**Fickled Fractions**

Elizabeth Chambers Keller Gifted Magnet Center

3020 W. 108th St.

Chicago IL 60655

312-535-2636

**Objective**: (Grades 4-8)

To review the ways in which fractions are made real in our world

To show the relationship of cross multiplication and equivalent fractions

To reinforce fraction skills

**Materials Needed**:

Measuring tape Construction paper

Pencil Equivalent fraction strips

Crayons Ditto of a boy and girl doll

**Recommended Strategy**:

This lesson has been designed to enrich the students understanding of fractions

after they have completed the study of fractions. Now we will attempt to show

that fractions indeed have a place in the real world.

The students have learned to add, subtract, multiply, and divide fractions.

They also know how to:

-change mixed numbers to improper fractions.

-reduce fractions to lowest terms.

-change fractions to a decimal; to a percent; to a ratio.

-find the LCM and GCF.

-solve or make equivalent fractions.

The students will have a discussion about why fractions are so important and

why students find understanding fractions so difficult. How can we make

fractions real to them? Following the discussion, the students will do various

activities: -Label a doll that represents the students measurements.

(students will add, subtract, multiply, divide, and reduce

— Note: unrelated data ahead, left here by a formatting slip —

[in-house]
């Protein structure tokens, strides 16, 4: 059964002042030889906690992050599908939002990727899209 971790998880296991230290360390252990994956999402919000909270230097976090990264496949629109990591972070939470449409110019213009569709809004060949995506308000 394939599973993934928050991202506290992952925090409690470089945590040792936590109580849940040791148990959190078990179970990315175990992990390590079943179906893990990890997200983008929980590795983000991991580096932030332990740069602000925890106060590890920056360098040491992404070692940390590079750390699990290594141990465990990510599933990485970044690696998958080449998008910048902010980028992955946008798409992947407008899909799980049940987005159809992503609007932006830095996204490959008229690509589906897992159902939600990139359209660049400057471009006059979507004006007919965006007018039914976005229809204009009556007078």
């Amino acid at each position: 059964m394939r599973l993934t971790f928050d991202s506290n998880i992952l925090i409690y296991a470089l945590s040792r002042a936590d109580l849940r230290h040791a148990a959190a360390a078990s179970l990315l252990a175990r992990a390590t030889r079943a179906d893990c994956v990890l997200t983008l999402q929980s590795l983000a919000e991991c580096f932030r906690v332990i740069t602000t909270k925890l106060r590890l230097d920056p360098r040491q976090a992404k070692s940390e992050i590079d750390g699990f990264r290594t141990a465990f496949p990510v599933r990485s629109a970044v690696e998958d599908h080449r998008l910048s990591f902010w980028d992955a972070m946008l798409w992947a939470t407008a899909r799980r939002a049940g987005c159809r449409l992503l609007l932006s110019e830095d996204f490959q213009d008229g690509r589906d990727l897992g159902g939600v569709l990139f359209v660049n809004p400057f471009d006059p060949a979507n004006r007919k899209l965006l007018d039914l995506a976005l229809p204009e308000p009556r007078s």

fractions using their body measurements.)

-Use a calendar in order to do an activity that is a lead-in

to cross multiplication and proportions.

-Play an equivalent fraction game to reinforce problem

solving techniques.

**Performance Assessment**:

Students will set up a proportion in order to solve word problems.

**Multicultural Connections:**

The proportion property was recognized by the early Hindus as an arithmetic

rule. In the Seventh Century it was called the **rule of three** and was stated in

words in the style of the times. Merchants regarded the rule highly and used it

widely as a mechanical procedure without explanation. Prior to the Nineteenth

Century the ability to use the rule of three was a mark of mathematical

literacy. This explains cross multiplication and also how to find an unknown in

solving proportions. Ex. a/b = c/d therefore aKd = bKc

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